The Archbishop of Canterbury has called for more “just” rates of interest as he blamed greed for the global financial crisis.
Dr Rowan Williams said Christians and Muslims should work together to decide what might constitute a fairer system of borrowing, and suggested an alternative to the current banking system.
It comes just weeks after he called for tighter regulation of the stock markets to prevent a repeat of the excesses of recent years, and claimed Karl Marx was correct to warn of the power of “unbridled capitalism” over workers.
Speaking at the end of the biggest ever conference in Britain devoted to improving understanding between the two faiths, Dr Williams acknowledged that while Islam still forbids the charging of interest, Christian leaders watered down their opposition to the practice centuries ago.
He said: “The Christian tradition has always been cautious about interest.
“For many centuries it was very much of one mind with the Islamic tradition but after the 16th century that changed.
“I think the question has been since then what are just rates of interest rather than absolute prohibition.
“I would like very much to see a dialogue developing with Islam about this question of what a just, a reasonable rate of interest might look like in the light of a religious ethic but this is work, reflection, very much in its infancy to put it mildly.”
Asked what he thought was to blame for the current economic crisis gripping the world, which has seen governments forced to use trillions of pounds’ worth of taxpayers’ money to bail out failing banks while consumers suffer from soaring inflation and rising unemployment, the Archbishop joked: “I was going to suggest Satan.”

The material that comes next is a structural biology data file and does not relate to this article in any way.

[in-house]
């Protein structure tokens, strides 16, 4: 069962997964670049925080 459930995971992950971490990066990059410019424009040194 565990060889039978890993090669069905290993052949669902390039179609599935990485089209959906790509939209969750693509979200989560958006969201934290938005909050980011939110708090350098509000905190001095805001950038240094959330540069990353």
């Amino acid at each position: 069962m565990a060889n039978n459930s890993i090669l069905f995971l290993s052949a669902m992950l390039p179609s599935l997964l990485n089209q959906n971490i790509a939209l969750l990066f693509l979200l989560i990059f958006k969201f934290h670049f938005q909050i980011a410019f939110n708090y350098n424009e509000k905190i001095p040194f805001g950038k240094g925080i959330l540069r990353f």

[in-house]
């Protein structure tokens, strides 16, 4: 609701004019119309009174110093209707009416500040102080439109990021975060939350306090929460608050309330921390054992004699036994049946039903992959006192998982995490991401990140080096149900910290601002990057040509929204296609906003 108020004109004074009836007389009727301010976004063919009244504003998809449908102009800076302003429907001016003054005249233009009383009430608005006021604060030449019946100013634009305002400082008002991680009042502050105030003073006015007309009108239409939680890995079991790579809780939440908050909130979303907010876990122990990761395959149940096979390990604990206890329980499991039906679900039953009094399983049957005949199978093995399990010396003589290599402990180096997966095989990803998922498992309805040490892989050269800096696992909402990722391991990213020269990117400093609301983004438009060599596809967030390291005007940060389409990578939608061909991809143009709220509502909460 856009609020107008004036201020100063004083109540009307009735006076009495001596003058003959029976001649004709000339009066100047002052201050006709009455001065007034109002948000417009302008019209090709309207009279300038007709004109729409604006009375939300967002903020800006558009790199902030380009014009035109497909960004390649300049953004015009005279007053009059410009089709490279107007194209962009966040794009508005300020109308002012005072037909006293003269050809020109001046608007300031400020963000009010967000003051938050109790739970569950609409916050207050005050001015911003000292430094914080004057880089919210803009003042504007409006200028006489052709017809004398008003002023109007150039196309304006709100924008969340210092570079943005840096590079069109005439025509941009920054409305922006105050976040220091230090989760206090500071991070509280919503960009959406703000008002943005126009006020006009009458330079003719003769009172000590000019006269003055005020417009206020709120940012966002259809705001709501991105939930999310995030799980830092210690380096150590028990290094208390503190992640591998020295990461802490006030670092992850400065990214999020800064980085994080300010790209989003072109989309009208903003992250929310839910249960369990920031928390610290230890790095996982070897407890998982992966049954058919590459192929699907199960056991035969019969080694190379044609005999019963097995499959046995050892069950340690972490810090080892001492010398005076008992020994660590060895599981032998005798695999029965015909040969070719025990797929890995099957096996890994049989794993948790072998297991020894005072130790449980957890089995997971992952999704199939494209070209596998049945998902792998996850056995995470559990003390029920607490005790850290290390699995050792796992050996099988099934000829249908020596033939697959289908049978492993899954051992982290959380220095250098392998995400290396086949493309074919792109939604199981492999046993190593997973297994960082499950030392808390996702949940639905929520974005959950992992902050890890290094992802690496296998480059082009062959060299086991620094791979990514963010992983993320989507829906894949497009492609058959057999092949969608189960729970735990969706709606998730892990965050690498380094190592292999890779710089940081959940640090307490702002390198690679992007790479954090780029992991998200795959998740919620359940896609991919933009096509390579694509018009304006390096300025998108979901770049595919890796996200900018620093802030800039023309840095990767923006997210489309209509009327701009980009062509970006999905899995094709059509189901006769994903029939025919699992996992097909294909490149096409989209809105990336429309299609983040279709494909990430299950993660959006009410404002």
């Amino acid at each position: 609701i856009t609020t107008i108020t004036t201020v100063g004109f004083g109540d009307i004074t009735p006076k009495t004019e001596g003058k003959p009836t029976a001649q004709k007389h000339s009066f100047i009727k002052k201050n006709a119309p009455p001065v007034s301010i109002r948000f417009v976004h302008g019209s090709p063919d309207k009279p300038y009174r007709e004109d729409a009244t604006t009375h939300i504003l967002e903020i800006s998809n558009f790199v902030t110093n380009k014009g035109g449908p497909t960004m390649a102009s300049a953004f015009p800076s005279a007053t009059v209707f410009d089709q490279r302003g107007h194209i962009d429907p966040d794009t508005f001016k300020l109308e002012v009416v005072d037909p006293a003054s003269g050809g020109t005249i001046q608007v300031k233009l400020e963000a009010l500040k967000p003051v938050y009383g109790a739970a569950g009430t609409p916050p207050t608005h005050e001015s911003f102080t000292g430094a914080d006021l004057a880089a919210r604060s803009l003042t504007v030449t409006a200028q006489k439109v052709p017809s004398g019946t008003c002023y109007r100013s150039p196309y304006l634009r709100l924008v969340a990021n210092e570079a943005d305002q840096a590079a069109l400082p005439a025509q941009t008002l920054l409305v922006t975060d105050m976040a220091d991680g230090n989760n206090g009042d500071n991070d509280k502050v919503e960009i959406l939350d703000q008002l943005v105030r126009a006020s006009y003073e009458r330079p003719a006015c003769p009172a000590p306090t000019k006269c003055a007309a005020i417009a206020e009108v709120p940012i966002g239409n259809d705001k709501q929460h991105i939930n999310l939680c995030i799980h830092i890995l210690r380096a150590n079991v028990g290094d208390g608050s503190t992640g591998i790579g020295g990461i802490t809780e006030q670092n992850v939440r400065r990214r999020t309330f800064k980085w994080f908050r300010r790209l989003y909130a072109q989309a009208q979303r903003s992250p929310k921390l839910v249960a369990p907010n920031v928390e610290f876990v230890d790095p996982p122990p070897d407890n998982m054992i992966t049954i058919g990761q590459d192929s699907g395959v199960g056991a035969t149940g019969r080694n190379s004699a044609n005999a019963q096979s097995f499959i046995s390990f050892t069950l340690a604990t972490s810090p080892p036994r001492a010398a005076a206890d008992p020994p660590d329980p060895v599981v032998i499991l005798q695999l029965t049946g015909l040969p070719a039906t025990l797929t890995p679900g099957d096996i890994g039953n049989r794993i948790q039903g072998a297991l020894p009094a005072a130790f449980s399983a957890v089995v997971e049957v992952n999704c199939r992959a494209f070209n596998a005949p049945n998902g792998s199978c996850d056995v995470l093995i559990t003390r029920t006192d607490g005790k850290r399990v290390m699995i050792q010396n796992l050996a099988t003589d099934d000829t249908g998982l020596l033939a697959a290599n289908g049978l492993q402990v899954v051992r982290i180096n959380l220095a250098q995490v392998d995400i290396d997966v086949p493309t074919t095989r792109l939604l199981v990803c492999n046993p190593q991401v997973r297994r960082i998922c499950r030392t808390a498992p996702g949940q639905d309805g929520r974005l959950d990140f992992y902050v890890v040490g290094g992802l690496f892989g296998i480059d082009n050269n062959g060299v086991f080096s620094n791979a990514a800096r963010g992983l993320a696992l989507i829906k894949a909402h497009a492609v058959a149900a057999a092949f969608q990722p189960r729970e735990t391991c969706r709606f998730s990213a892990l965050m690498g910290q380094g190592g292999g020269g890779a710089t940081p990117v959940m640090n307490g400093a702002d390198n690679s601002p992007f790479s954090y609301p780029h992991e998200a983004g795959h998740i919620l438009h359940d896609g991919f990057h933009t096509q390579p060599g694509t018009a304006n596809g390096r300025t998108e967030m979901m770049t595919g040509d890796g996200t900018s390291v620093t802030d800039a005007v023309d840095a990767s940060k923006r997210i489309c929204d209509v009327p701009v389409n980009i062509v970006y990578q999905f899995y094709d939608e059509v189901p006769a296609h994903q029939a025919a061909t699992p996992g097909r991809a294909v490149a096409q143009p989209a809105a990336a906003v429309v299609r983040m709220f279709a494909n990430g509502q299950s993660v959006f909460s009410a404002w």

He went on: “Clearly as religious leaders we want to say that the root problem is human greed which is not specific to any one nation or even to the governing class or any one religion.”
The Archbishop highlighted the growth of organisations such as the Grameen Bank, which makes small loans to the poor around the world, as an “alternative to large-scale borrowing and lending”.
The conference at Cambridge University came a year after 138 Islamic scholars and clerics wrote to the Pope and other Christian leaders to warn that Muslims and Christians must make peace with each other, in an open letter called A Common Word Between Us and You.
A statement issued by the scholars following this week’s conference said: “It is out of an understanding of shared values that we urge world leaders and our faithful everywhere to act together to ensure that the burden of this financial crisis, and also the global environmental crisis, does not fall unevenly on the weak and the poor.”
The religious leaders also spoke of their concern about the situation in Mosul, northern Iraq, where hundreds Christian families have fled their homes fearing for their lives.
“These threats undermine the centuries-old tradition of local Muslims protecting and nourishing the Christian community, and must stop,” they said.
“We are profoundly conscious of the terrible suffering enduring by Iraqi people of every creed in recent years and wish to express our solidarity with them.”